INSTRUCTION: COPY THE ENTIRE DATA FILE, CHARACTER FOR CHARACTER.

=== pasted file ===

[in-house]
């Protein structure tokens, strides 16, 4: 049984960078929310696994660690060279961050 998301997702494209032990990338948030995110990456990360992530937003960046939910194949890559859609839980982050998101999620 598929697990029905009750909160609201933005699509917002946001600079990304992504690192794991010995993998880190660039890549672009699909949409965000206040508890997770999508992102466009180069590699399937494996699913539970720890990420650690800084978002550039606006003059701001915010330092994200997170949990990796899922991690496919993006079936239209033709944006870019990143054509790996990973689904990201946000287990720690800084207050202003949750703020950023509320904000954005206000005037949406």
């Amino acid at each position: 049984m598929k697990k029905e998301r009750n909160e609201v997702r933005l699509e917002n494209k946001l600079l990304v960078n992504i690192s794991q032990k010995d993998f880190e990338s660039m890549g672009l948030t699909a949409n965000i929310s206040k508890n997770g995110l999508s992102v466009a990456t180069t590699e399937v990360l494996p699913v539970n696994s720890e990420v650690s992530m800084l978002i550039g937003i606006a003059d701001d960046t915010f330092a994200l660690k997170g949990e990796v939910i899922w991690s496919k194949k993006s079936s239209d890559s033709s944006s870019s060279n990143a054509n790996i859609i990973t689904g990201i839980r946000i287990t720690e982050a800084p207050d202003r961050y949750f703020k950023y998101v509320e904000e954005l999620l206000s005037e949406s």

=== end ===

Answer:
[in-house]
């Protein structure tokens, strides 16, 4: 049984960078929310696994660690060279961050 998301997702494209032990990338948030995110990456990360992530937003960046939910194949890559859609839980982050998101999620 598929697990029905009750909160609201933005699509917002946001600079990304992504690192794991010995993998880190660039890549672009699909949409965000206040508890997770999508992102466009180069590699399937494996699913539970720890990420650690800084978002550039606006003059701001915010330092994200997170949990990796899922991690496919993006079936239209033709944006870019990143054509790996990973689904990201946000287990720690800084207050202003949750703020950023509320904000954005206000005037949406």
């Amino acid at each position: 049984m598929k697990k029905e998301r009750n909160e609201v997702r933005l699509e917002n494209k946001l600079l990304v960078n992504i690192s794991q032990k010995d993998f880190e990338s660039m890549g672009l948030t699909a949409n965000i929310s206040k508890n997770g995110l999508s992102v466009a990456t180069t590699e399937v990360l494996p699913v539970n696994s720890e990420v650690s992530m800084l978002i550039g937003i606006a003059d701001d960046t915010f330092a994200l660690k997170g949990e990796v939910i899922w991690s496919k194949k993006s079936s239209d890559s033709s944006s870019s060279n990143a054509n790996i859609i990973t689904g990201i839980r946000i287990t720690e982050a800084p207050d202003r961050y949750f703020k950023y998101v509320e904000e954005l999620l206000s005037e949406s």